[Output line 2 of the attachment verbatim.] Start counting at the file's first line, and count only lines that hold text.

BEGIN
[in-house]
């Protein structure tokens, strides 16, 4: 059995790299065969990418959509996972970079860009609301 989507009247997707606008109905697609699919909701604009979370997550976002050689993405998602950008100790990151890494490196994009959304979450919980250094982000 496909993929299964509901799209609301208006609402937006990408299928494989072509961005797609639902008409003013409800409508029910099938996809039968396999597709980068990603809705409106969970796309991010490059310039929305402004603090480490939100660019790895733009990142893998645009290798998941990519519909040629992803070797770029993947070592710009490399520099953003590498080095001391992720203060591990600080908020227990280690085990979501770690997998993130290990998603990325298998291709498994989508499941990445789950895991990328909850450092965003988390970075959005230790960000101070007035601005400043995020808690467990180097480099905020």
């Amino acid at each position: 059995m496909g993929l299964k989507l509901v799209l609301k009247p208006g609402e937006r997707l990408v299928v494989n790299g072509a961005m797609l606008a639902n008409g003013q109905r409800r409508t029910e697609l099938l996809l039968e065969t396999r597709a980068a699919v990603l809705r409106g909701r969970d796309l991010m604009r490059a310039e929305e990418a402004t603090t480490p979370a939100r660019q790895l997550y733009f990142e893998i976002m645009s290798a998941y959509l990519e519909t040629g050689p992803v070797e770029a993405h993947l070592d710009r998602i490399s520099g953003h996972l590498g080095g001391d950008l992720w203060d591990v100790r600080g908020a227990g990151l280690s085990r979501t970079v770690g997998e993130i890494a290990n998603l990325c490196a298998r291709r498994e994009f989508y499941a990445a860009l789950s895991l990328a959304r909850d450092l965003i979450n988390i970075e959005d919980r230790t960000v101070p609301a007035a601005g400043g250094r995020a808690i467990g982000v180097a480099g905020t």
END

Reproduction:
């Protein structure tokens, strides 16, 4: 059995790299065969990418959509996972970079860009609301 989507009247997707606008109905697609699919909701604009979370997550976002050689993405998602950008100790990151890494490196994009959304979450919980250094982000 496909993929299964509901799209609301208006609402937006990408299928494989072509961005797609639902008409003013409800409508029910099938996809039968396999597709980068990603809705409106969970796309991010490059310039929305402004603090480490939100660019790895733009990142893998645009290798998941990519519909040629992803070797770029993947070592710009490399520099953003590498080095001391992720203060591990600080908020227990280690085990979501770690997998993130290990998603990325298998291709498994989508499941990445789950895991990328909850450092965003988390970075959005230790960000101070007035601005400043995020808690467990180097480099905020």